They may lack the glitz of silver and gold, but industrial metals are a key ingredient in the modernization of the developing world.
Overshadowed by the historic rise of gold bullion over $1,900 an ounce and the tripling in silver prices in less than three years, copper, palladium and other metals have also seen sharp increases.
Those gains are expected to continue as rising long-term demand for raw materials meets head-on with supply constraints.
“A lot of the attraction of industrial metals today is emerging market demand,’’ says Joe Foster, gold analyst for the Van Eck Global Hard Assets Fund, which invests in metals and other commodities.
Like commodities in general, metals help investors diversify as their performance bears little resemblance to that of stocks. “We find metals, particularly palladium, platinum, copper, lead, and tin to be of very good use as diversifiers within our portfolio,’’ says Jonathan Citrin of advisory firm Citrin Group in Birmingham, MI, who allocates 17 percent of client portfolios to metals.
But Citrin cautions that investors should understand the benefits and how to access metals before adding them to their portfolio. He uses exchange trade funds, ETFs, and exchange traded notes, ETNs, exclusively because they provide direct exposure and ample liquidity. ETNs are bond-like securities that trade throughout the day and track the performance of a benchmark index.
Precious metals and industrial metals, also known as base metals, can also be tapped through stocks, mutual funds and futures and options contracts.
Futures obligate investors to buy or sell an asset at a negotiated price sometime in the future, which is a way to bet on future price movements. Options, meanwhile, give you the option to buy, or right to sell, an asset at a certain price in the future.
Van Eck’s Foster prefers to access metals through mining stocks like Rio Tinto and BHP Billiton rather than futures. He says that earnings for mining stocks often go up faster than increases in metals prices and the value of a mining company’s mineral reserves are also boosted by higher prices.
Here are ways to invest in each metal:
Don’t let its recent price of $1,780 per ounce fool you — platinum is a key ingredient in making of catalytic convertors for autos as well as electronic components.
You can track the price of platinum through ETFS. Etfs Physical Platinum Shares, is an ETF that holds bars of platinum. The ETF trades daily but maintains wide bid-ask spreads that make it difficult to profit from short-term movements. TheFirstTrust ISE Global Platinum Index Fund tracks platinum through 23 global stocks engaged in mining and production of the precious metal.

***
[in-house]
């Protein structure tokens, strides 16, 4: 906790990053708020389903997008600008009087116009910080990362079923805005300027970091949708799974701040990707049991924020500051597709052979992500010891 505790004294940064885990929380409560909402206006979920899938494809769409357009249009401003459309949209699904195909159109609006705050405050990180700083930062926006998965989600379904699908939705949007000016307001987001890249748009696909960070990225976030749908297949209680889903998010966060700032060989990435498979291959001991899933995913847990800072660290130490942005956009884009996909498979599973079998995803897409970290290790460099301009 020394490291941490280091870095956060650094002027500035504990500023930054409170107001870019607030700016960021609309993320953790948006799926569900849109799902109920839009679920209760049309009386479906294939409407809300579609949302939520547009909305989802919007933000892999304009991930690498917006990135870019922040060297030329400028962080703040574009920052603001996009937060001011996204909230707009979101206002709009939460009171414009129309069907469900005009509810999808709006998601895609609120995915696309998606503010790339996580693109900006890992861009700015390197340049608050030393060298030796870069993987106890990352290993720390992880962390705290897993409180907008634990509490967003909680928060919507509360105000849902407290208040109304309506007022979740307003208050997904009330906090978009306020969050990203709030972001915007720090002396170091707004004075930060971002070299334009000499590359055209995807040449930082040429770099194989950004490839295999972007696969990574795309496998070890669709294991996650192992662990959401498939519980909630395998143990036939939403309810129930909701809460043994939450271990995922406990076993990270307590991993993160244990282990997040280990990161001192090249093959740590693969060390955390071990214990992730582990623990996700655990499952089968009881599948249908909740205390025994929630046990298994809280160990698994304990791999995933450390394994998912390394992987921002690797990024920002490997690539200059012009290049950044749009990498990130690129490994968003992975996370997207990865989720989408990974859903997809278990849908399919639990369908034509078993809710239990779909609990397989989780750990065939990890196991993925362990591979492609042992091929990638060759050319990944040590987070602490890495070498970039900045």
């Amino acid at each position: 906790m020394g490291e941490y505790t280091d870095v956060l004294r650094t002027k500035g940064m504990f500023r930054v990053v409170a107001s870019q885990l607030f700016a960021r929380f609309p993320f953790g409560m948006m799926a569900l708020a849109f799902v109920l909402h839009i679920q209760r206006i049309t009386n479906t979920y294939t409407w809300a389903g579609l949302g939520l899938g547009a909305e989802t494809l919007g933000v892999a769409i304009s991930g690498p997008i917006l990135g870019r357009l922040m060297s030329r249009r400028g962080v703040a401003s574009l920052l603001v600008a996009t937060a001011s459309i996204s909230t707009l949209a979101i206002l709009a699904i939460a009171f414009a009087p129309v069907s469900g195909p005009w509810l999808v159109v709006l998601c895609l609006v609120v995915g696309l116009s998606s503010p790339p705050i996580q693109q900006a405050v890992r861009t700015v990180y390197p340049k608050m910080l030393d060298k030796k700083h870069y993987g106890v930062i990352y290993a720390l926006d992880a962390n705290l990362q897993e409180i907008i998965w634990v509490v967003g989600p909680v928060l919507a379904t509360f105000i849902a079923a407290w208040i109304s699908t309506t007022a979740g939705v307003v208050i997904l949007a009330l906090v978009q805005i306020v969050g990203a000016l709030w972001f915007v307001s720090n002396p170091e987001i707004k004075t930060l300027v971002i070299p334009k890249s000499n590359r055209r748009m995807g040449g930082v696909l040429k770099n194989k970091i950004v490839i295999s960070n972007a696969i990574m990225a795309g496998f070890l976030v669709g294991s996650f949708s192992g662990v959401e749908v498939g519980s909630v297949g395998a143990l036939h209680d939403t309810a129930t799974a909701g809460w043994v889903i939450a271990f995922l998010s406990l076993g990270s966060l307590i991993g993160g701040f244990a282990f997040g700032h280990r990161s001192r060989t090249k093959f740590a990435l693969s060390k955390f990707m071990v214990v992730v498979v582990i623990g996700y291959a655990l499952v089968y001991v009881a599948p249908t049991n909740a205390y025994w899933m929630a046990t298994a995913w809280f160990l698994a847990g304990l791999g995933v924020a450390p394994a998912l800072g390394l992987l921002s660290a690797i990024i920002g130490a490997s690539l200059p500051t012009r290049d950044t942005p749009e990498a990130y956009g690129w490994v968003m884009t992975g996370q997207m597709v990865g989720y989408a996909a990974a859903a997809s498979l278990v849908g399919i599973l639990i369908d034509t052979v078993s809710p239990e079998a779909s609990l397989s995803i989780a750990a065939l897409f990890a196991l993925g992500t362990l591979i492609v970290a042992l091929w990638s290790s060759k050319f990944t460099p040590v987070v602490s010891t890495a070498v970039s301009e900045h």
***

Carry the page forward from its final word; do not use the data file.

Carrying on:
Platinum can also be traded through futures and options on the Chicago Mercantile Exchange. Also tracking platinum futures is the iPath Dow Jones-UBS Platinum Subindex ETN.
Palladium is used in many of the same ways as platinum. Investment options include futures as well as Etfs Physical Palladium SharesETF, which like its platinum counterpart sports wide spreads. Investors have poured into these white metal ETFs since the start of 2010 with ETF holdings now representing 30 percent of worldwide palladium supply and 20 percent of platinum supply, according to metals distributor Johnson Matthey.
Copper, Cobalt, Iron, and Lead
Copper is one of the most widely used metals but also one of most scarce. You can participate in the copper trade through mining stocks like Freeport McMoRan, BHP Billiton, and Rio Tinto or the First Trust ISE Global Copper Index Fund, an ETF which tracks 27 stocks actively engaged in copper mining.
Copper is also traded through futures and options contracts on the CME as well as two ETNs: iPath Pure Beta Copper and iPath Dow Jones-UBS Copper Subindex , which invest in futures contracts on different exchanges and employ different approaches.
This metal, which is derived primarily from the mining of nickel and copper, is critical to the production of lithium ion batteries used in hybrid car engines and is also used in metal alloys.
Cobalt is one of the least accessible of the base metals, with the only direct investment option being futures contracts on the London Metal Exchange. You also can gain exposure through the thinly traded China Sun Group High Tech, a cobalt compound producer and indirect exposure via OM Group, a specialty chemicals company.
Nickel is a key component in production of steel and other metal alloys. The metal is currently suffering from a combination of oversupply and falling demand. Prices have dropped about 15 percent from a high of $28,500 per ton in February and are expected to stay weak due to uncertain global economic growth.
You can invest in nickel though the ETNs iPath Pure Beta Nickel and iPath Dow Jones-UBS Nickel Subindex or through nickel-focused mining stocks Norilsk Nickel and Vale.
Like nickel, iron ore is also a primary component of steel. Prices for iron ore have nearly tripled since 2008 as global steel demand from China and other emerging markets has returned. You can gain access to iron prices through global mining stocks and steel stocks like Nucor and ArcelorMittal.
Primarily used in batteries, lead is typically found in the same deposits that produce copper and zinc. Lead was the worst performing metal on the London Metal Exchange for the six months of 2011 but has since rallied. The soft metal is accessible through theiPath Pure Beta Lead ETN and iPath Dow Jones-UBS Lead Subindex .
If you prefer a slightly more diversified exposure to industrial metals, iPath offers two ETNs that track aluminum, nickel, copper and zinc futures: Pure Beta Industrial Metals and Dow Jones-UBS Industrial Metals. TheElements Rogers International Metals ETN tracks those four metals plus lead and tin.